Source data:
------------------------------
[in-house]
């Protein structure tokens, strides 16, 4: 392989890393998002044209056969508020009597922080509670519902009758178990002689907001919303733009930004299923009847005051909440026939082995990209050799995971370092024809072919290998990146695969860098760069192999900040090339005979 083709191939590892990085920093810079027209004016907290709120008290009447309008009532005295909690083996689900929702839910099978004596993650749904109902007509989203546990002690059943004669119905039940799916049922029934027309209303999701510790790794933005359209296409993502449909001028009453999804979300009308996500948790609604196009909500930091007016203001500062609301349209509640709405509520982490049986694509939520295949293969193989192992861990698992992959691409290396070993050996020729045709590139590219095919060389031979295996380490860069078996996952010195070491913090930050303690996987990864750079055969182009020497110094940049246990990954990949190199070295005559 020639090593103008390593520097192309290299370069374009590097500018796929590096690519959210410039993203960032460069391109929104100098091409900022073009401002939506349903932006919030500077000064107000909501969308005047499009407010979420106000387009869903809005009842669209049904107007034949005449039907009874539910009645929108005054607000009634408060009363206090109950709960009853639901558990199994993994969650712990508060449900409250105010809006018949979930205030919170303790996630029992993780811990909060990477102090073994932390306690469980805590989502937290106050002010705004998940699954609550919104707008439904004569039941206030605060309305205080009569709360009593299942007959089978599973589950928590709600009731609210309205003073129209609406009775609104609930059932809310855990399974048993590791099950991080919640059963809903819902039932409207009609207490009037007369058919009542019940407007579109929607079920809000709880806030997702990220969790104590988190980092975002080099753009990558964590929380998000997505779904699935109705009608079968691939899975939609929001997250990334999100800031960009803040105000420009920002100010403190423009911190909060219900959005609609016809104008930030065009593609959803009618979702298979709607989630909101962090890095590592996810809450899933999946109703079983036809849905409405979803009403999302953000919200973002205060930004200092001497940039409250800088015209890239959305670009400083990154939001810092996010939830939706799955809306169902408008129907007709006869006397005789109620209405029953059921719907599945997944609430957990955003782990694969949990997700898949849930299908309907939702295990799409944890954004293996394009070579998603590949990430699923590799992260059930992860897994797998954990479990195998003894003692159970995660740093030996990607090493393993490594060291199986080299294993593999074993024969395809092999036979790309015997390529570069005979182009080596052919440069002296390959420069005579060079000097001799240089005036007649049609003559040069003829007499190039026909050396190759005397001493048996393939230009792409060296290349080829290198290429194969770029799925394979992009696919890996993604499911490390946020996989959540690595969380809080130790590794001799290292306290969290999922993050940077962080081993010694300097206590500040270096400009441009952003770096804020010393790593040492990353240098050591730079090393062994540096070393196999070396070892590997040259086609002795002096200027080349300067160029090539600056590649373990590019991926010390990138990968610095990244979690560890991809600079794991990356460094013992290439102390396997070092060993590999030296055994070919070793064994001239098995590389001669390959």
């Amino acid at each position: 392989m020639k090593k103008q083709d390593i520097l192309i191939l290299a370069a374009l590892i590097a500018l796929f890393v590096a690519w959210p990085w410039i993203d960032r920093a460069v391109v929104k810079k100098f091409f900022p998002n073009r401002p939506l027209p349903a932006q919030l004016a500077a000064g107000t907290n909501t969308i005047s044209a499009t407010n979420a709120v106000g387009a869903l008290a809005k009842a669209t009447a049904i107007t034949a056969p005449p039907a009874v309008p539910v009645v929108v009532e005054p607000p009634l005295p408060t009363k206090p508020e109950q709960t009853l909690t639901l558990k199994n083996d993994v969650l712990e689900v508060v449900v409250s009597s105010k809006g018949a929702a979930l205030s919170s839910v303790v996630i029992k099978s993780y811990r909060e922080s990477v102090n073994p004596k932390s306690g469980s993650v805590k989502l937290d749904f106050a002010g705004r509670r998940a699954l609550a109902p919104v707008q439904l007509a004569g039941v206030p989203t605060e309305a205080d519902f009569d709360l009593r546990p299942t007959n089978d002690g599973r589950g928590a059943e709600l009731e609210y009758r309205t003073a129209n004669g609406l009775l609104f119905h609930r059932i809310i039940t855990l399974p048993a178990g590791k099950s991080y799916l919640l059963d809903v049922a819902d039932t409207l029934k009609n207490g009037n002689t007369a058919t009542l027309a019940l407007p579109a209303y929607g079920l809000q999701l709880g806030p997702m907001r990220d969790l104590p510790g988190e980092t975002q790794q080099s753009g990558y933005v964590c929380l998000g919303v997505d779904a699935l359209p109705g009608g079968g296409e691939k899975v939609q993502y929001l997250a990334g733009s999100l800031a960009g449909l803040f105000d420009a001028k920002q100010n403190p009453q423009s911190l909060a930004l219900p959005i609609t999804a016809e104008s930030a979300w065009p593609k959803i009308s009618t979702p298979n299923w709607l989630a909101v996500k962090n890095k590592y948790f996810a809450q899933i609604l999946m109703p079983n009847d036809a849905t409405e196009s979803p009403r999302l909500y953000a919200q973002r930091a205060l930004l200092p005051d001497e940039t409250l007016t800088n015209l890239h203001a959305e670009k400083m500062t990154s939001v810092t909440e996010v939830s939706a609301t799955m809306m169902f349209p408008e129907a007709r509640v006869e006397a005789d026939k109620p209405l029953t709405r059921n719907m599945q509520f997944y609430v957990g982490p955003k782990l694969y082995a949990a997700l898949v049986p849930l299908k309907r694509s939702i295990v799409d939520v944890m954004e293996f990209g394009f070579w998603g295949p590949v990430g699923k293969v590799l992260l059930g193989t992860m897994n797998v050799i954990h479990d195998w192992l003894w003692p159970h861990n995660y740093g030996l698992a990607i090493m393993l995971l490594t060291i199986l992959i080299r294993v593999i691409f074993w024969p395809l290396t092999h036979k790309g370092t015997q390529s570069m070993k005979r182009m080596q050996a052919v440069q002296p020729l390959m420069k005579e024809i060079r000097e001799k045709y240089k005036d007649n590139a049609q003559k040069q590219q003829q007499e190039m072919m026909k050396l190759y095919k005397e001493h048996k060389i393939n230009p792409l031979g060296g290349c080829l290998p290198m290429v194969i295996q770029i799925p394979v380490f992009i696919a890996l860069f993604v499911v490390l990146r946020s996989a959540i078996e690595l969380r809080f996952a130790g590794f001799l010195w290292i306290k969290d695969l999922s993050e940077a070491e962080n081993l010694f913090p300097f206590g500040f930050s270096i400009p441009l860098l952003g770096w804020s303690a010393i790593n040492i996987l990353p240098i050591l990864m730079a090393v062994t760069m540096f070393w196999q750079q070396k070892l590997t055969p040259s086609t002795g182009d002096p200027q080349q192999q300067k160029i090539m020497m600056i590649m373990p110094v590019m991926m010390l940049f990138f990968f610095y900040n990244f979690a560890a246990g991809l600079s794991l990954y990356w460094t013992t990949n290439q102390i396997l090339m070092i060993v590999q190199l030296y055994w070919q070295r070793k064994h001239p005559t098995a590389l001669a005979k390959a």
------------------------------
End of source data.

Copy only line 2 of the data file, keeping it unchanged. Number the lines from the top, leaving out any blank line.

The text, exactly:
């Protein structure tokens, strides 16, 4: 392989890393998002044209056969508020009597922080509670519902009758178990002689907001919303733009930004299923009847005051909440026939082995990209050799995971370092024809072919290998990146695969860098760069192999900040090339005979 083709191939590892990085920093810079027209004016907290709120008290009447309008009532005295909690083996689900929702839910099978004596993650749904109902007509989203546990002690059943004669119905039940799916049922029934027309209303999701510790790794933005359209296409993502449909001028009453999804979300009308996500948790609604196009909500930091007016203001500062609301349209509640709405509520982490049986694509939520295949293969193989192992861990698992992959691409290396070993050996020729045709590139590219095919060389031979295996380490860069078996996952010195070491913090930050303690996987990864750079055969182009020497110094940049246990990954990949190199070295005559 020639090593103008390593520097192309290299370069374009590097500018796929590096690519959210410039993203960032460069391109929104100098091409900022073009401002939506349903932006919030500077000064107000909501969308005047499009407010979420106000387009869903809005009842669209049904107007034949005449039907009874539910009645929108005054607000009634408060009363206090109950709960009853639901558990199994993994969650712990508060449900409250105010809006018949979930205030919170303790996630029992993780811990909060990477102090073994932390306690469980805590989502937290106050002010705004998940699954609550919104707008439904004569039941206030605060309305205080009569709360009593299942007959089978599973589950928590709600009731609210309205003073129209609406009775609104609930059932809310855990399974048993590791099950991080919640059963809903819902039932409207009609207490009037007369058919009542019940407007579109929607079920809000709880806030997702990220969790104590988190980092975002080099753009990558964590929380998000997505779904699935109705009608079968691939899975939609929001997250990334999100800031960009803040105000420009920002100010403190423009911190909060219900959005609609016809104008930030065009593609959803009618979702298979709607989630909101962090890095590592996810809450899933999946109703079983036809849905409405979803009403999302953000919200973002205060930004200092001497940039409250800088015209890239959305670009400083990154939001810092996010939830939706799955809306169902408008129907007709006869006397005789109620209405029953059921719907599945997944609430957990955003782990694969949990997700898949849930299908309907939702295990799409944890954004293996394009070579998603590949990430699923590799992260059930992860897994797998954990479990195998003894003692159970995660740093030996990607090493393993490594060291199986080299294993593999074993024969395809092999036979790309015997390529570069005979182009080596052919440069002296390959420069005579060079000097001799240089005036007649049609003559040069003829007499190039026909050396190759005397001493048996393939230009792409060296290349080829290198290429194969770029799925394979992009696919890996993604499911490390946020996989959540690595969380809080130790590794001799290292306290969290999922993050940077962080081993010694300097206590500040270096400009441009952003770096804020010393790593040492990353240098050591730079090393062994540096070393196999070396070892590997040259086609002795002096200027080349300067160029090539600056590649373990590019991926010390990138990968610095990244979690560890991809600079794991990356460094013992290439102390396997070092060993590999030296055994070919070793064994001239098995590389001669390959």